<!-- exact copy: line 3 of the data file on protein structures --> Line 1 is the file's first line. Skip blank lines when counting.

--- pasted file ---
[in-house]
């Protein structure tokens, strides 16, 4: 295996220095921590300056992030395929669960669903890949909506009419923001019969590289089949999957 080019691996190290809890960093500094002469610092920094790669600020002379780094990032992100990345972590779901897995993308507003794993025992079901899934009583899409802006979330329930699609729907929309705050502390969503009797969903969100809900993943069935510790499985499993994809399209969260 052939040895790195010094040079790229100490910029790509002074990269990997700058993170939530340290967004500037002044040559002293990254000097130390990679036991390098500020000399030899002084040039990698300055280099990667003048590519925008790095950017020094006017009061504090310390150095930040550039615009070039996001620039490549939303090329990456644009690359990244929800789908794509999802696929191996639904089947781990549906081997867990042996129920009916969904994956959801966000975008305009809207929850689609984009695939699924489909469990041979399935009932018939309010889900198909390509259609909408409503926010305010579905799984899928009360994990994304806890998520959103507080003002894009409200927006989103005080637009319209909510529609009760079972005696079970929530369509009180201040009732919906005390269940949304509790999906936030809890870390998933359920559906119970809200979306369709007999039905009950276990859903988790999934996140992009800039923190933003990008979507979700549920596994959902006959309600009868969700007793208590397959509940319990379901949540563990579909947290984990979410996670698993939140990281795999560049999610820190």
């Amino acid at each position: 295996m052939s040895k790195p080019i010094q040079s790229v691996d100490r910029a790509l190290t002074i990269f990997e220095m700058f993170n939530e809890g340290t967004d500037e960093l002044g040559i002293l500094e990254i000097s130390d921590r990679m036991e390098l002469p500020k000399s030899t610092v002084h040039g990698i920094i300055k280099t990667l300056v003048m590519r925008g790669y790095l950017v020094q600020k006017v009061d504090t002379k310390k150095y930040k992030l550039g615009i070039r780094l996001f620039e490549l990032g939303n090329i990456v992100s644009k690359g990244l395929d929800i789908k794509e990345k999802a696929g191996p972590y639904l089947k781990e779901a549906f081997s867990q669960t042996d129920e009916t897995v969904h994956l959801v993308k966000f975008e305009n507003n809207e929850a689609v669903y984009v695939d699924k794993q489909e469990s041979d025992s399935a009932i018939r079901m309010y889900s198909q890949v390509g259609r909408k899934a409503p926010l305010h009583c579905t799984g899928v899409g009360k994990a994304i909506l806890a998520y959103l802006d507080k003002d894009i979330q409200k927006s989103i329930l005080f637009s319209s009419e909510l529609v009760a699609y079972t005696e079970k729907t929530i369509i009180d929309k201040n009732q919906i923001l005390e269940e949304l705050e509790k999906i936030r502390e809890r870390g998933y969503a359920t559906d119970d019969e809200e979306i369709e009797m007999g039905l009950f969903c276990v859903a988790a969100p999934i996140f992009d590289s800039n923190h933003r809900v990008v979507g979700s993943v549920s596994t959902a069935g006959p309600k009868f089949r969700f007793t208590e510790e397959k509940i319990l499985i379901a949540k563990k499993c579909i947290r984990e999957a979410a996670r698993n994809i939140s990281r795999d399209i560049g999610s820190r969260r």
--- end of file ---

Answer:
């Amino acid at each position: 295996m052939s040895k790195p080019i010094q040079s790229v691996d100490r910029a790509l190290t002074i990269f990997e220095m700058f993170n939530e809890g340290t967004d500037e960093l002044g040559i002293l500094e990254i000097s130390d921590r990679m036991e390098l002469p500020k000399s030899t610092v002084h040039g990698i920094i300055k280099t990667l300056v003048m590519r925008g790669y790095l950017v020094q600020k006017v009061d504090t002379k310390k150095y930040k992030l550039g615009i070039r780094l996001f620039e490549l990032g939303n090329i990456v992100s644009k690359g990244l395929d929800i789908k794509e990345k999802a696929g191996p972590y639904l089947k781990e779901a549906f081997s867990q669960t042996d129920e009916t897995v969904h994956l959801v993308k966000f975008e305009n507003n809207e929850a689609v669903y984009v695939d699924k794993q489909e469990s041979d025992s399935a009932i018939r079901m309010y889900s198909q890949v390509g259609r909408k899934a409503p926010l305010h009583c579905t799984g899928v899409g009360k994990a994304i909506l806890a998520y959103l802006d507080k003002d894009i979330q409200k927006s989103i329930l005080f637009s319209s009419e909510l529609v009760a699609y079972t005696e079970k729907t929530i369509i009180d929309k201040n009732q919906i923001l005390e269940e949304l705050e509790k999906i936030r502390e809890r870390g998933y969503a359920t559906d119970d019969e809200e979306i369709e009797m007999g039905l009950f969903c276990v859903a988790a969100p999934i996140f992009d590289s800039n923190h933003r809900v990008v979507g979700s993943v549920s596994t959902a069935g006959p309600k009868f089949r969700f007793t208590e510790e397959k509940i319990l499985i379901a949540k563990k499993c579909i947290r984990e999957a979410a996670r698993n994809i939140s990281r795999d399209i560049g999610s820190r969260r």